New Proposed Rules for Stark and the Anti-Kickback Statute

On October 9, 2019, the Department of Health and Human Services (“HHS”) revealed its highly-anticipated proposals to update the Physician Self-Referral Law (“Stark”), the Federal Anti-Kickback Statute (“AKS”), and the Beneficiary Inducements Civil Money Penalty (“CMP”) law as part of its Regulatory Sprint to Coordinated Care. The proposed regulations for Stark and the AKS (and the CMP law) were issued by Centers for Medicare and Medicaid Services (“CMS”) and Office of Inspector General (“OIG”), respectively.The proposed rules are intended to remove barriers to and promote value-based arrangements and care coordination, and ease compliance burdens associated with existing regulations. These proposed rules are prospective and both agencies have stated that, unless finalized, the proposed changes to existing concepts are not applicable.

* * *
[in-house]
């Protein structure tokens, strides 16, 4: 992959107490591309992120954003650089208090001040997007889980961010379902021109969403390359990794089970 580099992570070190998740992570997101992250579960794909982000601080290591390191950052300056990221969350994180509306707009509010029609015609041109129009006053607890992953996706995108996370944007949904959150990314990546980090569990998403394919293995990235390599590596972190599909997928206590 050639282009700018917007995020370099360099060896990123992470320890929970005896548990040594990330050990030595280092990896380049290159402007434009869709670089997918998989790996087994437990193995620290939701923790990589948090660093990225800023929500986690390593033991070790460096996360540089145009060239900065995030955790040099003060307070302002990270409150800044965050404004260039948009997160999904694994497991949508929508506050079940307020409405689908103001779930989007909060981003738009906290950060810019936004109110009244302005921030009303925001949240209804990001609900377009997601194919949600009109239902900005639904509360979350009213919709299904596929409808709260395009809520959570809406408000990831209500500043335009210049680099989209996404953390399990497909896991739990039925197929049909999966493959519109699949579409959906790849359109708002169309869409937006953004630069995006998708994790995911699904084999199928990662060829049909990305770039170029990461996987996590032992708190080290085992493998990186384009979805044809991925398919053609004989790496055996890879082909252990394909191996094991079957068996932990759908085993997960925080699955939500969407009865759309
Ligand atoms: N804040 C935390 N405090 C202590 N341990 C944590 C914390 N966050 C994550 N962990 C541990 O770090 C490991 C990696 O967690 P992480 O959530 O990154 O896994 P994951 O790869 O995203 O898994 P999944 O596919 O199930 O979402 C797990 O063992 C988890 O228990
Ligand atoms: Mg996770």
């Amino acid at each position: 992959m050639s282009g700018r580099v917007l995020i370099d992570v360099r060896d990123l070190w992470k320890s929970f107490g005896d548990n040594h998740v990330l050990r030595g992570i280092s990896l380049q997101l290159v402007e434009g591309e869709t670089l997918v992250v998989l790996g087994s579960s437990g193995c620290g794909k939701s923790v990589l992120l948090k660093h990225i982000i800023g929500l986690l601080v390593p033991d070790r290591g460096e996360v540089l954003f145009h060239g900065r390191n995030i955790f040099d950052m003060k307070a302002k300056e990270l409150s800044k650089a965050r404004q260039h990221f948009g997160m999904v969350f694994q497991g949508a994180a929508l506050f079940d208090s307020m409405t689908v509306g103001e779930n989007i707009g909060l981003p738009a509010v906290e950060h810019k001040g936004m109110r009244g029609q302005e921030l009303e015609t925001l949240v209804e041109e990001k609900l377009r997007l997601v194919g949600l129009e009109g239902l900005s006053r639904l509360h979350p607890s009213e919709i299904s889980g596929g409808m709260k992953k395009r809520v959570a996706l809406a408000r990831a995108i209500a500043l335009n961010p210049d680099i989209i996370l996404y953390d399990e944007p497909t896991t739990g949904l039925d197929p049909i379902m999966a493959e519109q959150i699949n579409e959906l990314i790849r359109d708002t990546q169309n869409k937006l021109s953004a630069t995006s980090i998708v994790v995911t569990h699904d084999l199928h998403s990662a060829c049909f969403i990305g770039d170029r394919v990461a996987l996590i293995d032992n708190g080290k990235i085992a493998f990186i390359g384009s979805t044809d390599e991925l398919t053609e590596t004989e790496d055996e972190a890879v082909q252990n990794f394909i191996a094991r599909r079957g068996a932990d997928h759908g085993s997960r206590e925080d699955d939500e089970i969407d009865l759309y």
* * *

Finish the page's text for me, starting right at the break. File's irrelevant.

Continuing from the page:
These proposed changes will affect how industry stakeholders approach Stark, the AKS and CMP law going forward. Interested parties should consider the impacts of these proposed rules and comment on issues relevant to their businesses by December 31, 2019.

General details regarding the changes proposed by HHS are available at: https://www.hhs.gov/about/news/2019/10/09/hhs-proposes-stark-law-anti-kickback-statute-reforms.html.

Details regarding the specific changes proposed by CMS relating to Stark are available at: https://www.cms.gov/newsroom/fact-sheets/modernizing-and-clarifying-physician-self-referral-regulations-proposed-rule.

Details regarding the specific changes proposed by OIG relating to the AKS are available at: https://oig.hhs.gov/authorities/docs/2019/CoordinatedCare_FactSheet_October2019.pdf.

Benkoff Health Law advises health care providers and suppliers with respect to Stark, the AKS and CMP law. If you have any questions regarding Stark, the AKS, the CMP law, or the proposed rules, please contact Benkoff Health Law at (248) 482-2780 or via email at [email protected].